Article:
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Wednesday, 14 May 1930

Senator BARNES (Victoria) (Assistant Minister) . - I should give the members of the Opposition all credit for exercising the power they are entitled to use in this chamber, provided that they were able to advance a sound reason for their action. But in this case they have not been able to do so. Senator Pearce gave a detailed history of the trouble on the waterfront, and even introduced extraneous troubles, but he did not during his narrative tell the Senate why he thought the regulation introduced by the Government would intensify the trouble or stultify efforts to bring about peace on the waterfront. Had he been able to advance sound reasons for that belief, I should have admitted that there was legitimate ground for the disallowance of this regulation. Just as the Bruce-Page Government claimed that it was endeavouring to bring about peace on the waterfront, so the present Administration, in framing this regulation, is actuated by the same motive, and surely it should have a reasonable opportunity to achieve its purpose. Neither Senator Pearce nor Senator Glasgow has proved that the operation of this regulation will be dangerous in its effect. The Government would not think of introducing such a regulation if it were not sure that it would go a long way towards smoothing over the existing soreness and bitterness, and towards obviating the danger that, is ever present, because of the prevailing ill feeling.

Senator Reid - Where is that danger?

Senator BARNES - The honorable senator knows that, under existing conditions, it is ever-present on our waterfront. It is said that there are sone 700 returned soldiers working on our wharfs as volunteers. I do not dispute that statement, but I believe there aru a similar number of returned soldiers in the Waterside Workers Federation, and am told that the volunteers are getting most of the work, while the unionists are given the " tough stuff." I am not familiar with the working conditions obtaining on the wharfs; but I believe that to be true. Do honorable senators seriously contend that we arc not on the edge of a volcano when some 1,000

Senator Reid - The work is not there to occupy all of those who apply for it.

Senator BARNES - I am nor, in a position to say how far the work would go if properly distributed ; but some members of the Government are thoroughly conversant with waterside conditions, and it is their belief that matters can be remedied. The purpose of this regulation i3 to avoid the danger that I have described. It should b-2 patent to all that the danger is a grave one. I admit that there is a likelihood of the same thing in other industries.

Senator HERBERT Hays - How does the honorable senator propose to ration the work that is available?

Senator BARNES - I do not know; I am not familiar with the conditions of the industry; but the people concerned with the rationing will do that duty if given the opportunity. The operation of the regulation would bring the two opposing factions together, a course which would have a tendency to remove the prevailing bitterness and suspicion. The Opposition has not shown that the regulation will do anything that is detrimental to the waterside worker, and in no other circumstances dare honorable senators opposite disallow it. On the other hand, the Government has indicated that the operation of the regulation will go a tremendously long way towards carrying on waterside work harmoniously; further, it will enable quite a number of people who are at present almost starving to earn a decent living on the waterfront. Honorable senators opposite know the desperate straits in which tens of thousands of our workers now find themselves, a position of affairs that is absorbing the attention of every one who is desirous of protecting the welfare of the community. I am confident that no one desires to see men, women and children hungry and workless when that could be avoided. The object of this regulation is to avoid that kind of thing, so far as it is possible to do so.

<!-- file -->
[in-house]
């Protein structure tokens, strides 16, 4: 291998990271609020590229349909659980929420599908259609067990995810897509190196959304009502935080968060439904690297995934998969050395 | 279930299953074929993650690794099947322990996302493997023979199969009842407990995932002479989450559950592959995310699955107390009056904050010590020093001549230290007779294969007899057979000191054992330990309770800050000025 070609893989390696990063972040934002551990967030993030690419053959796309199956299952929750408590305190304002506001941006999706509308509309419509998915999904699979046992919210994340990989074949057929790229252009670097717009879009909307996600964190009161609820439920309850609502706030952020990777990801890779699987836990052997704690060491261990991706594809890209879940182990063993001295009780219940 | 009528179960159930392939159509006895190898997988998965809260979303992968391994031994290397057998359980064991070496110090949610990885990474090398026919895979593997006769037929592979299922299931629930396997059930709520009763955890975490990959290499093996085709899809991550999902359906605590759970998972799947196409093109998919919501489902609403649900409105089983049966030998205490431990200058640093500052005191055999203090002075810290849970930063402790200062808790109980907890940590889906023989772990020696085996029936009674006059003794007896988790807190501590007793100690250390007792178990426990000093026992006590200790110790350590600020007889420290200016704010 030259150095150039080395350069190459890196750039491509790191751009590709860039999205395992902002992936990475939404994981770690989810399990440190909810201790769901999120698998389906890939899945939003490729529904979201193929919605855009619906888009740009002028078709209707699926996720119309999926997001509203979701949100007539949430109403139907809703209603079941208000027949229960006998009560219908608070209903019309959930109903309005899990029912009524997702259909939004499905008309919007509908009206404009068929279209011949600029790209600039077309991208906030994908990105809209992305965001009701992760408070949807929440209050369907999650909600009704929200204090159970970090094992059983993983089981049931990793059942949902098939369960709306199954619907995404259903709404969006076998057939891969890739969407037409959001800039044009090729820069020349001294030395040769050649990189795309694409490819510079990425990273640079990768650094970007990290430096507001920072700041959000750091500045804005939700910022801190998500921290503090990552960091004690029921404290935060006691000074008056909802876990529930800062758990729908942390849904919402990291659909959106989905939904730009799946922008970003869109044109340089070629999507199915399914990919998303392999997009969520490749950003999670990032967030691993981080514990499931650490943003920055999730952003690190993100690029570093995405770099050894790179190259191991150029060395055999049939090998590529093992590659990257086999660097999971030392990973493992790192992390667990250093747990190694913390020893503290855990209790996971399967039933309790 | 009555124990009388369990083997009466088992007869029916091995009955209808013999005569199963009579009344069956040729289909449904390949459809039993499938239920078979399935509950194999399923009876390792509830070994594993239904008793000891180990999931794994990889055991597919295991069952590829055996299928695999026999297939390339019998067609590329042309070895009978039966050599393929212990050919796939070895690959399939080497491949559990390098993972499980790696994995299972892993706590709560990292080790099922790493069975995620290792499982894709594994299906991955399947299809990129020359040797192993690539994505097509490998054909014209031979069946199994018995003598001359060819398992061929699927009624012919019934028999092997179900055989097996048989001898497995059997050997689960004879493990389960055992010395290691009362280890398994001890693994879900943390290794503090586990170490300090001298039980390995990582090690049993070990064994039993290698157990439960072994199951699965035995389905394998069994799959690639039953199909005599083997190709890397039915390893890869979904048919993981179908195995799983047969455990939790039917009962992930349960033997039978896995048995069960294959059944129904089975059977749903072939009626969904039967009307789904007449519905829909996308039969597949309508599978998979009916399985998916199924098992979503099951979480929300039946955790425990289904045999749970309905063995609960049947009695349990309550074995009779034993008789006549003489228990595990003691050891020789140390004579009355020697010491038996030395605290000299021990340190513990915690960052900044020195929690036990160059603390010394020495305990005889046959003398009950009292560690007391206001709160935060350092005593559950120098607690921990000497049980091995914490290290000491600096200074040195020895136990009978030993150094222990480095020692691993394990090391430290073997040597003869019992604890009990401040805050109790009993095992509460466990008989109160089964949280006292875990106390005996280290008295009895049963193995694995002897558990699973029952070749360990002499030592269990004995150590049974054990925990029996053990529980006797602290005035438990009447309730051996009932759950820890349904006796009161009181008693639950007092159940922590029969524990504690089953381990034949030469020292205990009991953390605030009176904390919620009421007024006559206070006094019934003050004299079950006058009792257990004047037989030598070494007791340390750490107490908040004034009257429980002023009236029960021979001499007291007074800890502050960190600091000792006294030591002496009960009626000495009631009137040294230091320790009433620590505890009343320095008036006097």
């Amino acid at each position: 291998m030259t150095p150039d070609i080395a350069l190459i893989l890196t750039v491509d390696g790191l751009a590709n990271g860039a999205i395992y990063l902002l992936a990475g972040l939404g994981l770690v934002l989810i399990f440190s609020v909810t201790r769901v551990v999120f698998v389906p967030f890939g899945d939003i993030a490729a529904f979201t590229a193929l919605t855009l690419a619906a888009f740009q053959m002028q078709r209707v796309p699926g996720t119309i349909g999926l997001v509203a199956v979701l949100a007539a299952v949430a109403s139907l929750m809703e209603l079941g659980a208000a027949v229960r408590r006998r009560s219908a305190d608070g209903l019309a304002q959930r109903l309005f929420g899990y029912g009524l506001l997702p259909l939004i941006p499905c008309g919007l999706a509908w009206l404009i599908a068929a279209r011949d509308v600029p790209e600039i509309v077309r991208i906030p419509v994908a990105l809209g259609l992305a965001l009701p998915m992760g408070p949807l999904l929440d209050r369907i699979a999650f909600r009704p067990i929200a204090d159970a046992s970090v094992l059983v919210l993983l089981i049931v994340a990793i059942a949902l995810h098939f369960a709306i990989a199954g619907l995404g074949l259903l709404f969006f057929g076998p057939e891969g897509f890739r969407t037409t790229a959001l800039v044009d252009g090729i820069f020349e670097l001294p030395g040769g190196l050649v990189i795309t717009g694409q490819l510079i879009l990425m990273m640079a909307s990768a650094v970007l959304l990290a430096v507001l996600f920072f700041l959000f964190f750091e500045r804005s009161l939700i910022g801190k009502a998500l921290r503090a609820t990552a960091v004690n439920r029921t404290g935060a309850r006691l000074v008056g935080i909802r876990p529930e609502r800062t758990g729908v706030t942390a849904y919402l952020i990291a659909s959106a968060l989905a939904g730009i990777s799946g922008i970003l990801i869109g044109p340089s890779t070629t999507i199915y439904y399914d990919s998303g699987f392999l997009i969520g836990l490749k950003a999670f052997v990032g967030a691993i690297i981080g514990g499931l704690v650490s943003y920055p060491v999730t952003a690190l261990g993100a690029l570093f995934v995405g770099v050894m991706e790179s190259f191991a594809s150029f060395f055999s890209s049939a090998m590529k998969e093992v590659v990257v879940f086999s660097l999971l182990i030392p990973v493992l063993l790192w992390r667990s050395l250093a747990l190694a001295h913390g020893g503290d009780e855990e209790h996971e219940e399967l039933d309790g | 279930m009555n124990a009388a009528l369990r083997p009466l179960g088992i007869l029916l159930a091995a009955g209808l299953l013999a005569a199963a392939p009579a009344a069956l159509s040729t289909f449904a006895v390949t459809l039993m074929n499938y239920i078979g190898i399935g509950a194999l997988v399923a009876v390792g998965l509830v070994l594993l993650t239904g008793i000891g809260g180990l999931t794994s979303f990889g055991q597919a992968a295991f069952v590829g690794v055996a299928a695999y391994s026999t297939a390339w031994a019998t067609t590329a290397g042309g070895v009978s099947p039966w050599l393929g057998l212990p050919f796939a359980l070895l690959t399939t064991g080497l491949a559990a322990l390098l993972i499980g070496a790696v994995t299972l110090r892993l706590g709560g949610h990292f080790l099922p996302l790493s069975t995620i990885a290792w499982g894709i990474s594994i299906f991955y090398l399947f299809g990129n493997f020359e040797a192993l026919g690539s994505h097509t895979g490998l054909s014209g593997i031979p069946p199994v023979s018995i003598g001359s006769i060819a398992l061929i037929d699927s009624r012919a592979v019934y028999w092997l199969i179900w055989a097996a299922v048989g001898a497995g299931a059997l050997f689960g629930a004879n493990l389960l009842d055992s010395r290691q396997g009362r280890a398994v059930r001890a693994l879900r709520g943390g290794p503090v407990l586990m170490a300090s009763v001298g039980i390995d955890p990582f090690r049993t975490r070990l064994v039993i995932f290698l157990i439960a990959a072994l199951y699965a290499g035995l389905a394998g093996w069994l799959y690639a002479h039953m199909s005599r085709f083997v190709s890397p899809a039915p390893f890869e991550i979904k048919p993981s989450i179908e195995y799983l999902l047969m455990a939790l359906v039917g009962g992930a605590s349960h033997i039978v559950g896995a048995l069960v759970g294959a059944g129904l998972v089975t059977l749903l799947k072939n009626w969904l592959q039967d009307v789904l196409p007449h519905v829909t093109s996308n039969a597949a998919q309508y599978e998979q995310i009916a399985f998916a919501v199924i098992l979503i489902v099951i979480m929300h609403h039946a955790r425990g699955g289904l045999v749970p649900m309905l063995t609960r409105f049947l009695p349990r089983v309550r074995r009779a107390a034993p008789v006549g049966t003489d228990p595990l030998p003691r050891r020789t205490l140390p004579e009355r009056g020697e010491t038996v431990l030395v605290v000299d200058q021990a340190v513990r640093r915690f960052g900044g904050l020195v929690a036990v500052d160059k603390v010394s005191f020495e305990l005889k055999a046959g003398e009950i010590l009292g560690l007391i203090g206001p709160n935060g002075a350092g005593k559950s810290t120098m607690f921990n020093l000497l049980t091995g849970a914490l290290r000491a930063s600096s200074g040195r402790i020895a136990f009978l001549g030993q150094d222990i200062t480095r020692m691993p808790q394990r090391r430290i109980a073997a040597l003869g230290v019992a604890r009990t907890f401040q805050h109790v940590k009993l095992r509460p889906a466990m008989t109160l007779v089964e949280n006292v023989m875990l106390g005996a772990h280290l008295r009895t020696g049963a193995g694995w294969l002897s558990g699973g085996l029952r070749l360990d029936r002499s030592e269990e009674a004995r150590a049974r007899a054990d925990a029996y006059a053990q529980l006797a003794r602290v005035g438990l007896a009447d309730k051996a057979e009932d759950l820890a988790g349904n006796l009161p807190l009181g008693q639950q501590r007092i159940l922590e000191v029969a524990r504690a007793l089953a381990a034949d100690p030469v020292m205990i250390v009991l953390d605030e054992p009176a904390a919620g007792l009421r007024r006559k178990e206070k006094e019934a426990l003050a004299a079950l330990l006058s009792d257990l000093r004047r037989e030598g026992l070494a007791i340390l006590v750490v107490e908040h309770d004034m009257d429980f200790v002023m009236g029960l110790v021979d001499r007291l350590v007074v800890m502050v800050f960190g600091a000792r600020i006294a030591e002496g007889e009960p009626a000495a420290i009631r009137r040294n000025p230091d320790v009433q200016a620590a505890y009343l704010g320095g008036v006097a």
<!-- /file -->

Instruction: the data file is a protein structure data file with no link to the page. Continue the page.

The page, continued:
It has been contended that the regulation flouts n judgment of the Conciliation and Arbitration Court. The Government never for one moment intended to tinker with or flout a judgment of any court in this country. We have to live amicably under the laws of the country and, though we may at times disagree with what is done in the name of the law, we at no time flout it or belittle it any more than can be helped. In framing this regulation the Government had no desire to injure the dignity of the court or to interfere with its functions in any way. At the same time there are occasions when even so august a body as a court needs correcting. Its members, after all, are only human, and so are just as liable to make grievous mistakes as are members of Parliament or anybody else in the community. The judges are placed on a pedestal and it is not permissible to criticize them; but no one wants to go out of his road to throw mud at the courts. They were established by the people and by Parliament, and they should be respected. As the Leader of the Government in the Senate (Senator Daly) has explained, the Arbitration Court has ho jurisdiction in this matter, whereas this Government has jurisdiction and has exercised it in what it believes to be the interests of the community. That is its justification for tabling this regulation, and I urge honorable senators to give it. the most serious thought before voting on the motion now before the Senate. The Government believes that its action will in no way intensify the prevailing trouble, but, on the contrary, will go a long way towards introducing that harmony which is now non-existent on the waterfront. If honorable senators opposite exercise their power in the way indicated by the motion they will do a very unwise and unpatriotic thing.

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